It has been suggested that Nocturne in Black and Gold: Entrance to Southampton Water could date from 1876, and should be identified with Nocturne in Black and Gold [YMSM 167], which was exhibited in the 12th Exhibition, Society of French Artists, Deschamps Gallery, London, 1876 (cat. no. 150). 1
A date of 1877/1878 is implied by the painter Edwin Arthur Ward (1859-1933), who, in his Recollections of a Savage, stated that Whistler had visited Southampton in the company of Thomas Sutherland (1834-1922), chairman of the P. & O. Line, at the time of his quarrel with Frederick Richards Leyland (1832-1892) over Harmony in Blue and Gold: The Peacock Room [YMSM 178]. Ward mentions a 'charming sketch reminiscent of the scene that night when they had embarked upon the trial trip on the new P. & O.', which Whistler painted 'some days after their return to town' and offered Sutherland, unsuccessfully, for 700 guineas. 2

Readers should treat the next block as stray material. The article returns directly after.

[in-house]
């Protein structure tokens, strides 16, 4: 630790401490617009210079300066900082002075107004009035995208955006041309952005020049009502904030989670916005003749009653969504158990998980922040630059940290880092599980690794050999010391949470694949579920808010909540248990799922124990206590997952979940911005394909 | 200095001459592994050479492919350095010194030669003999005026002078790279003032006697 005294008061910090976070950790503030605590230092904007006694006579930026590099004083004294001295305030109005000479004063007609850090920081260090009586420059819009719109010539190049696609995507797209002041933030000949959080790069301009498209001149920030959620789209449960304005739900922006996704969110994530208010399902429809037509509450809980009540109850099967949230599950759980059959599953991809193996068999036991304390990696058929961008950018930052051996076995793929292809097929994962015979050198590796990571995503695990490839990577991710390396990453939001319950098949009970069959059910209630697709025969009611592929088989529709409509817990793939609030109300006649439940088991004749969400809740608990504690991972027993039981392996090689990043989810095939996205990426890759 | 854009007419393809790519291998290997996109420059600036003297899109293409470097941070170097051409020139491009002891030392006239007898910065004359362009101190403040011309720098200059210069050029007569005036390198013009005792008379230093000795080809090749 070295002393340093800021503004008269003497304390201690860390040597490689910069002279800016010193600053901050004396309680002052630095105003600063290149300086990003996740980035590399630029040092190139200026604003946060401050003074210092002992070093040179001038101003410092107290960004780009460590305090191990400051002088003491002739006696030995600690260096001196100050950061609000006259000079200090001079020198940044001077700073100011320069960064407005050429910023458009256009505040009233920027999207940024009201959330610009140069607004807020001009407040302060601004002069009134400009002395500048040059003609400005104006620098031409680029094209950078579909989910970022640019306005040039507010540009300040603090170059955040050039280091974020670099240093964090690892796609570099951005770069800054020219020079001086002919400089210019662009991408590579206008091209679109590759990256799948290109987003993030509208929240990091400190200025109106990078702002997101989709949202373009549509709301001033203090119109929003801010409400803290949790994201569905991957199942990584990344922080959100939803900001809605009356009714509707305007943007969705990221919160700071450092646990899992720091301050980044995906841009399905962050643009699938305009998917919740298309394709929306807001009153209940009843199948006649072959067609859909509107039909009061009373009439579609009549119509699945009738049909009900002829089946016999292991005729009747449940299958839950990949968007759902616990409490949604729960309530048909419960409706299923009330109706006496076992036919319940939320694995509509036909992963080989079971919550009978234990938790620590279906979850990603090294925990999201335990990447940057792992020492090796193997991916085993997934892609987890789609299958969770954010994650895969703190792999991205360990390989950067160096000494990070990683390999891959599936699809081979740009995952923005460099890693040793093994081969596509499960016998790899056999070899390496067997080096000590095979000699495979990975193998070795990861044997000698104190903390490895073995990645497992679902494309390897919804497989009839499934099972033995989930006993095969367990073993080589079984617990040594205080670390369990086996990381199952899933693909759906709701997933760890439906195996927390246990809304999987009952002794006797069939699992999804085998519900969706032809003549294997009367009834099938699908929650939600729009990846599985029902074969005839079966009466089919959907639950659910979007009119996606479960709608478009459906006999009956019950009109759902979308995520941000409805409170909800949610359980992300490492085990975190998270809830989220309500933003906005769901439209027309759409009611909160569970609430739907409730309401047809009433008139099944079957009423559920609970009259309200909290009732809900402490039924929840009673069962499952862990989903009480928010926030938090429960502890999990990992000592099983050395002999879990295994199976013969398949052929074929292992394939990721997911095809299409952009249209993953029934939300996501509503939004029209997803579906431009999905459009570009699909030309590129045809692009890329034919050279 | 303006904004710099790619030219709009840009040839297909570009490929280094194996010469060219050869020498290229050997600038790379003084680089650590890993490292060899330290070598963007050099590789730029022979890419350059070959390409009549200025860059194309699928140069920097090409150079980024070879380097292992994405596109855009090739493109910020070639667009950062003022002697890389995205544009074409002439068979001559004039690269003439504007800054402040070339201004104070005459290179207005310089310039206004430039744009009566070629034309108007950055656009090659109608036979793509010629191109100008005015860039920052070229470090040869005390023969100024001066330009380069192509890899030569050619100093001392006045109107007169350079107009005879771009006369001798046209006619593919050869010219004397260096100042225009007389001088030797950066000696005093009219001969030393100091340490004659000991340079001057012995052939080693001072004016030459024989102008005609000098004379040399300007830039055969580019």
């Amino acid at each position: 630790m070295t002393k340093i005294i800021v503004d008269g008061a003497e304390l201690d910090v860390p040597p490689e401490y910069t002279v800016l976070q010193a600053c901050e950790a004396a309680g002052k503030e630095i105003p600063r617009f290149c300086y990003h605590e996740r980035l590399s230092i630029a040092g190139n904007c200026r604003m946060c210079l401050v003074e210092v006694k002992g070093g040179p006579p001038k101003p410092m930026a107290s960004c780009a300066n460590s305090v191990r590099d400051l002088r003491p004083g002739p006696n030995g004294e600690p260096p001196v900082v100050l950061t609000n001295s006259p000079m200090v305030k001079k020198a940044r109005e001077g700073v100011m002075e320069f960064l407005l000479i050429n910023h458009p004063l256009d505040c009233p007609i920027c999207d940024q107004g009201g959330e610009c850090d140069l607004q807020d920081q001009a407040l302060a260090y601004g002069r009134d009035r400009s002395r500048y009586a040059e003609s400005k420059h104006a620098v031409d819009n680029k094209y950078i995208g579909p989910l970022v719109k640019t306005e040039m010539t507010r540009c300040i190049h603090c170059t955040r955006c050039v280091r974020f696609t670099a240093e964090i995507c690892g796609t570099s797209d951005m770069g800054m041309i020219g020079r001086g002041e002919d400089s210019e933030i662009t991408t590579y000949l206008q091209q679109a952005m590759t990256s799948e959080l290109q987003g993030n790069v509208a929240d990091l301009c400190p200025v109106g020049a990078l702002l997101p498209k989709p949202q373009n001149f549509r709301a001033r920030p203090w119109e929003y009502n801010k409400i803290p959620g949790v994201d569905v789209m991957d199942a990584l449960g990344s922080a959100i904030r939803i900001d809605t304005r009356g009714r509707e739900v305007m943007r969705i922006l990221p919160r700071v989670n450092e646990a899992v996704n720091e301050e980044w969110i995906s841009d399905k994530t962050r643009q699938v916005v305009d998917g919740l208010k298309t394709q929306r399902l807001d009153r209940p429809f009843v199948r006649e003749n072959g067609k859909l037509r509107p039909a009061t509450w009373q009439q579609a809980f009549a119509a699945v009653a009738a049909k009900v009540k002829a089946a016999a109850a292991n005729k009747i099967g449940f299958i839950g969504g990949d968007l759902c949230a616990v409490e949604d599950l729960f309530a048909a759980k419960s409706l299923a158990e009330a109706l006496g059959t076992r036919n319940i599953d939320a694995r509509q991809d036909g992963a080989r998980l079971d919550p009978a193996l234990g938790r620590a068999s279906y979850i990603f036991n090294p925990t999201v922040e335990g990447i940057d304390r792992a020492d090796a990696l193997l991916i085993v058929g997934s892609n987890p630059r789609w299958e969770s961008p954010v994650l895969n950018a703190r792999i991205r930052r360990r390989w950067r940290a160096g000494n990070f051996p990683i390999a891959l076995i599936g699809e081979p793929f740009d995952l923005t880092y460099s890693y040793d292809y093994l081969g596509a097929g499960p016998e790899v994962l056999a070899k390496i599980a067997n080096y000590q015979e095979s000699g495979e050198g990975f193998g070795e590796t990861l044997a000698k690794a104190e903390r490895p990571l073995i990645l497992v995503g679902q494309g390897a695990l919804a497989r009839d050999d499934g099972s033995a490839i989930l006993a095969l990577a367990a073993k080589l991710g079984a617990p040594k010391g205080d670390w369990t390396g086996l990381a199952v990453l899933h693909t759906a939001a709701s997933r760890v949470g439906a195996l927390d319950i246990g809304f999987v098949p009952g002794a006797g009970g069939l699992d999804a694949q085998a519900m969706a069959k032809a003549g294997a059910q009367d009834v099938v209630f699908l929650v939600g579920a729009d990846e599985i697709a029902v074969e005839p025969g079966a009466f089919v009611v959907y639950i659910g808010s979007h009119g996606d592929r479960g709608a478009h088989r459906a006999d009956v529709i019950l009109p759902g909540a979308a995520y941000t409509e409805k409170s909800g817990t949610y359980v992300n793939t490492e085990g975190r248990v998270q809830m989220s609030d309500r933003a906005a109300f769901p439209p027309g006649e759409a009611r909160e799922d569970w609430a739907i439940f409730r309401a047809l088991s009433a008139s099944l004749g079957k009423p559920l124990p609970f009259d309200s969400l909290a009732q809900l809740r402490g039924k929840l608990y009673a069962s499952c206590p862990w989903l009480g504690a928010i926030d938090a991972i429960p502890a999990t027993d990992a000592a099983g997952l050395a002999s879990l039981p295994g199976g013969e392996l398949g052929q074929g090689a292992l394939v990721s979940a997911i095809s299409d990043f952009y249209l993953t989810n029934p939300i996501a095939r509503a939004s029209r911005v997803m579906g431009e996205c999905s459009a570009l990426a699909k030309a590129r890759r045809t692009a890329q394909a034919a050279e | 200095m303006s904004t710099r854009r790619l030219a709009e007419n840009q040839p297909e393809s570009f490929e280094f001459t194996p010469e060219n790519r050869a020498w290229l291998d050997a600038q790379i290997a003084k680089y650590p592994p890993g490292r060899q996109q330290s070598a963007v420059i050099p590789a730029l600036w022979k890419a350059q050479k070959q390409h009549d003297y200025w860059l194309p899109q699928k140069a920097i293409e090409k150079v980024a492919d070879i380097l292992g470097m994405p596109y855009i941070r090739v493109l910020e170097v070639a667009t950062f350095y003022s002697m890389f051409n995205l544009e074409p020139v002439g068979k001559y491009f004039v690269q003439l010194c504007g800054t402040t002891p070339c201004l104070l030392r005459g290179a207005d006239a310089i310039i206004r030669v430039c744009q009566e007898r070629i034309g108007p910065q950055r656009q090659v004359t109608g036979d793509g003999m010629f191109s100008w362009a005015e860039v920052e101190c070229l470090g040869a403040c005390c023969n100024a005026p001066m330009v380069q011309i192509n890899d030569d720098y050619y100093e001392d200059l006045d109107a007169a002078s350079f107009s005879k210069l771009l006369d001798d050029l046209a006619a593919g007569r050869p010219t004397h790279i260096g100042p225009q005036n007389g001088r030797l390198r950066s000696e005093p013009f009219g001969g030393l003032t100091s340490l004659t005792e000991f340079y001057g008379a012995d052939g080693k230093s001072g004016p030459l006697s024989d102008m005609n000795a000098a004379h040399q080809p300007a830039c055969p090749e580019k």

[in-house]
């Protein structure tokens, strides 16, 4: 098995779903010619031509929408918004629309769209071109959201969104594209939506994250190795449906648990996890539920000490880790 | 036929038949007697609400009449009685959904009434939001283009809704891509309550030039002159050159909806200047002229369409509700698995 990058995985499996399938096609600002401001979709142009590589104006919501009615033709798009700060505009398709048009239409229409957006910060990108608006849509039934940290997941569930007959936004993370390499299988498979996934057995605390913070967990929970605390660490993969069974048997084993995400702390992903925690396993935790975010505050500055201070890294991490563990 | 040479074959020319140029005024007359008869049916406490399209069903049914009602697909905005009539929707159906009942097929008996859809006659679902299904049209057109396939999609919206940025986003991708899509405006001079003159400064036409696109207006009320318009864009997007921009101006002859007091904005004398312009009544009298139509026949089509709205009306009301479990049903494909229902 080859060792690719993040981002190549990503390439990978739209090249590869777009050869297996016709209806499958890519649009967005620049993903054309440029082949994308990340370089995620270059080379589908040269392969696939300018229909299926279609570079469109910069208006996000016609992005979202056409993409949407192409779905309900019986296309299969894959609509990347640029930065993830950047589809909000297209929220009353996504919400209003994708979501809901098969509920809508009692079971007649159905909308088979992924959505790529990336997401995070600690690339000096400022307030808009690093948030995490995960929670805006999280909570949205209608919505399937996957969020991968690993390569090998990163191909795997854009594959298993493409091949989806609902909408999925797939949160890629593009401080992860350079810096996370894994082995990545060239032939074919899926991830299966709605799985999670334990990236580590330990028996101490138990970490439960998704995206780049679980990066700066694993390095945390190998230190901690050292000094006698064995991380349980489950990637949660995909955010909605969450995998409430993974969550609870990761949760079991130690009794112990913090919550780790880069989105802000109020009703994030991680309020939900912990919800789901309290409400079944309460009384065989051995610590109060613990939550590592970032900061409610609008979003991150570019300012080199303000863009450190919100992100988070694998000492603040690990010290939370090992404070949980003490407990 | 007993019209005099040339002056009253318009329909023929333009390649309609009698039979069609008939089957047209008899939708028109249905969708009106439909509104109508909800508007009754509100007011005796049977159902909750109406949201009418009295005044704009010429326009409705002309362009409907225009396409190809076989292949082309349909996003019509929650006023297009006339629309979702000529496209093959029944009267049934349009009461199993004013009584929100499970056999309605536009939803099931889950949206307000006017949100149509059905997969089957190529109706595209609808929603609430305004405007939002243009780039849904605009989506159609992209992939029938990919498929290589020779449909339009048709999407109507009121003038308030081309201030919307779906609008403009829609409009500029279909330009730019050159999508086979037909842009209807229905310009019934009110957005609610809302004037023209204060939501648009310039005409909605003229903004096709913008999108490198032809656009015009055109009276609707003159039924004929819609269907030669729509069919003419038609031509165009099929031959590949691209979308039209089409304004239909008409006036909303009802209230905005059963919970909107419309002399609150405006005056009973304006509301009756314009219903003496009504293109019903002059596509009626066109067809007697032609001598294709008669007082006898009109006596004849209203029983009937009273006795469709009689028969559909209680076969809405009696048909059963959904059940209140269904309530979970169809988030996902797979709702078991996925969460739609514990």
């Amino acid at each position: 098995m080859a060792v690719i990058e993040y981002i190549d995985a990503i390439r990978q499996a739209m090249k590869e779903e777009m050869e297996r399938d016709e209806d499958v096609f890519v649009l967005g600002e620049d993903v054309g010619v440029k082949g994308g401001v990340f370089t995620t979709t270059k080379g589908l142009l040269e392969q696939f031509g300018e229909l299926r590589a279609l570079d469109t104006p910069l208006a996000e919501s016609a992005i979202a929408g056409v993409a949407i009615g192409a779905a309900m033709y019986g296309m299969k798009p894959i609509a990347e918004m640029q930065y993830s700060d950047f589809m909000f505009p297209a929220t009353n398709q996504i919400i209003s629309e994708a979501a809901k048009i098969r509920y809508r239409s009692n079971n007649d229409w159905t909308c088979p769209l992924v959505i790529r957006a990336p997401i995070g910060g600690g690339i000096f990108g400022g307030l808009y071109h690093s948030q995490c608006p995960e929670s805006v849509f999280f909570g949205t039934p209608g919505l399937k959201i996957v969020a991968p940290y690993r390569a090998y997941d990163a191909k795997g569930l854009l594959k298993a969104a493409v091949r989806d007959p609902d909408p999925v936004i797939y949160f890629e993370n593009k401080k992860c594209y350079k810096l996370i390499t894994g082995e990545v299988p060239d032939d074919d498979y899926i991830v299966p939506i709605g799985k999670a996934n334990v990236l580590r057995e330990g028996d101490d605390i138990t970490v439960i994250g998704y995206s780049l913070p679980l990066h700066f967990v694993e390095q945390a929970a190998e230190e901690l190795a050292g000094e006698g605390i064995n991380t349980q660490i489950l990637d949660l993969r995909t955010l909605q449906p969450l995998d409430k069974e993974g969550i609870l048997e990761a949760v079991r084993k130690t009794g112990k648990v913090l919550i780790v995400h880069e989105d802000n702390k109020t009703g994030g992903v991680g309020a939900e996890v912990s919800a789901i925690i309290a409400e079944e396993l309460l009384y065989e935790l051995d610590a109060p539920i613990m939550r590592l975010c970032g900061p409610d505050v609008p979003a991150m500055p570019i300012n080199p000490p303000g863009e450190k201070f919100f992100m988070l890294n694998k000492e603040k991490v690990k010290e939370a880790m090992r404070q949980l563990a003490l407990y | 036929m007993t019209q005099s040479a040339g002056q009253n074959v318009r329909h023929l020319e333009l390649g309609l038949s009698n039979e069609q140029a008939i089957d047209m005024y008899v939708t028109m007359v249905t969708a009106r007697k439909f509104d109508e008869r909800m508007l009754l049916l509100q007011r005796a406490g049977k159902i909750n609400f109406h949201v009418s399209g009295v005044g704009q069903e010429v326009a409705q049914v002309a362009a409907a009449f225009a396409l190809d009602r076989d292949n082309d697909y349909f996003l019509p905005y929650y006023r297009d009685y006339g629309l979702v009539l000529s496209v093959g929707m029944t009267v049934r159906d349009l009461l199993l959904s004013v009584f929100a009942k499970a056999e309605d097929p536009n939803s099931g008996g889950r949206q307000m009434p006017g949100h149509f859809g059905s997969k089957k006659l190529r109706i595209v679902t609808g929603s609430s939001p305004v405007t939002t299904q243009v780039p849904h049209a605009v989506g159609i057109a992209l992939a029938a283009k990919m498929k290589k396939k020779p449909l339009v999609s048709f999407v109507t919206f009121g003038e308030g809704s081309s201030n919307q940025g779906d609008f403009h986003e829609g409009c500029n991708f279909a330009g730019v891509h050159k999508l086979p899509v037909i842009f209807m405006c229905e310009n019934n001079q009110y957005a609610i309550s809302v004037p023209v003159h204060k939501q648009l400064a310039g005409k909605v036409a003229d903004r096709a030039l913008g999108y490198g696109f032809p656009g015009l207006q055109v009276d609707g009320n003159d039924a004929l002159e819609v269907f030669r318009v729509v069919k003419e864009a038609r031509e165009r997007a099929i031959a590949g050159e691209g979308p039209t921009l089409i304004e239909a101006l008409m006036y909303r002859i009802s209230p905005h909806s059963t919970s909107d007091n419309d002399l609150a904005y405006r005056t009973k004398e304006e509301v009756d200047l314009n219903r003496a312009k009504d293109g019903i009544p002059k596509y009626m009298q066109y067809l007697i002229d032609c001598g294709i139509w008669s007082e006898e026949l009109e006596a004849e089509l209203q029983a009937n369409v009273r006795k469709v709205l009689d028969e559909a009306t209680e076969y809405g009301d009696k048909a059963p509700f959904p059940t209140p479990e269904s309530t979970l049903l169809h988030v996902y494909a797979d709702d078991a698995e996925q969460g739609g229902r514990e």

The colour and condition of the painting make it extremely hard to judge the original technique and appearance, and therefore to date the painting, and the published records are confusing. It could date from the late 1870s or early 1880s.
It was definitely exhibited at the VI Summer Exhibition, Grosvenor Gallery, London, 1882 (cat. no. 106). This might imply that it was a recent painting, but does not prove that it was. Later, William Heinemann (1863-1920) stated categorically that the 'moonlight on Southampton Water' which was at the Grosvenor Gallery in 1882 'was undoubtedly painted in the fall of 1881, when Whistler returned from Jersey and saw the moon rise at Southampton.' 3
Last updated: 6th February 2021 by Margaret